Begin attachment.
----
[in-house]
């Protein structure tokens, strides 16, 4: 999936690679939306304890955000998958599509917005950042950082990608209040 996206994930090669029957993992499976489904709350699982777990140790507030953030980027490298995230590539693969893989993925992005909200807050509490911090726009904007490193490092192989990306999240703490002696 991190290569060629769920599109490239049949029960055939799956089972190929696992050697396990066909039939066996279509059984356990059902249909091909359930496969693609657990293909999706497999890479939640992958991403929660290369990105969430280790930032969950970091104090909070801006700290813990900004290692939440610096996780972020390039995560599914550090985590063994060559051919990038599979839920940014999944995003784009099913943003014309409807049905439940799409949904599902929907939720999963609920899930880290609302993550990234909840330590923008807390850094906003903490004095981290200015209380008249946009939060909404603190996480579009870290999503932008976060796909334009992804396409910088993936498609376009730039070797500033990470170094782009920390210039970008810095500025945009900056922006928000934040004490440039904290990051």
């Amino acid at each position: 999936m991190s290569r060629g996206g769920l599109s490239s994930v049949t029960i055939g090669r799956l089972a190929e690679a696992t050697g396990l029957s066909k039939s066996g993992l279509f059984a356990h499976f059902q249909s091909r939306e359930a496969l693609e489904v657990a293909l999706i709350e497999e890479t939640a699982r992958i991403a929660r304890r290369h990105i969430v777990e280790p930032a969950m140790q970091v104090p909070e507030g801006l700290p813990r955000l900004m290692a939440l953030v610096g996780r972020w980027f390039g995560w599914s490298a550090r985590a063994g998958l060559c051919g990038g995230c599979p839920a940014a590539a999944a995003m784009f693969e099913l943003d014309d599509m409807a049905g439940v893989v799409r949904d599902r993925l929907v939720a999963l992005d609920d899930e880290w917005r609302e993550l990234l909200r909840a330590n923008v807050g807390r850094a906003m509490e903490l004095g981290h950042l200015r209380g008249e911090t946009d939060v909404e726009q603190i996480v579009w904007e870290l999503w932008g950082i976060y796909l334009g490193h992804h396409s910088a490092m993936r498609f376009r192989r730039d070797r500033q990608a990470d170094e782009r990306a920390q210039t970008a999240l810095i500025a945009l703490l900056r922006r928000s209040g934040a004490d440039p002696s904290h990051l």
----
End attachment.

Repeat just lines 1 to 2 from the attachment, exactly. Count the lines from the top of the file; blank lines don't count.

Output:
[in-house]
């Protein structure tokens, strides 16, 4: 999936690679939306304890955000998958599509917005950042950082990608209040 996206994930090669029957993992499976489904709350699982777990140790507030953030980027490298995230590539693969893989993925992005909200807050509490911090726009904007490193490092192989990306999240703490002696 991190290569060629769920599109490239049949029960055939799956089972190929696992050697396990066909039939066996279509059984356990059902249909091909359930496969693609657990293909999706497999890479939640992958991403929660290369990105969430280790930032969950970091104090909070801006700290813990900004290692939440610096996780972020390039995560599914550090985590063994060559051919990038599979839920940014999944995003784009099913943003014309409807049905439940799409949904599902929907939720999963609920899930880290609302993550990234909840330590923008807390850094906003903490004095981290200015209380008249946009939060909404603190996480579009870290999503932008976060796909334009992804396409910088993936498609376009730039070797500033990470170094782009920390210039970008810095500025945009900056922006928000934040004490440039904290990051």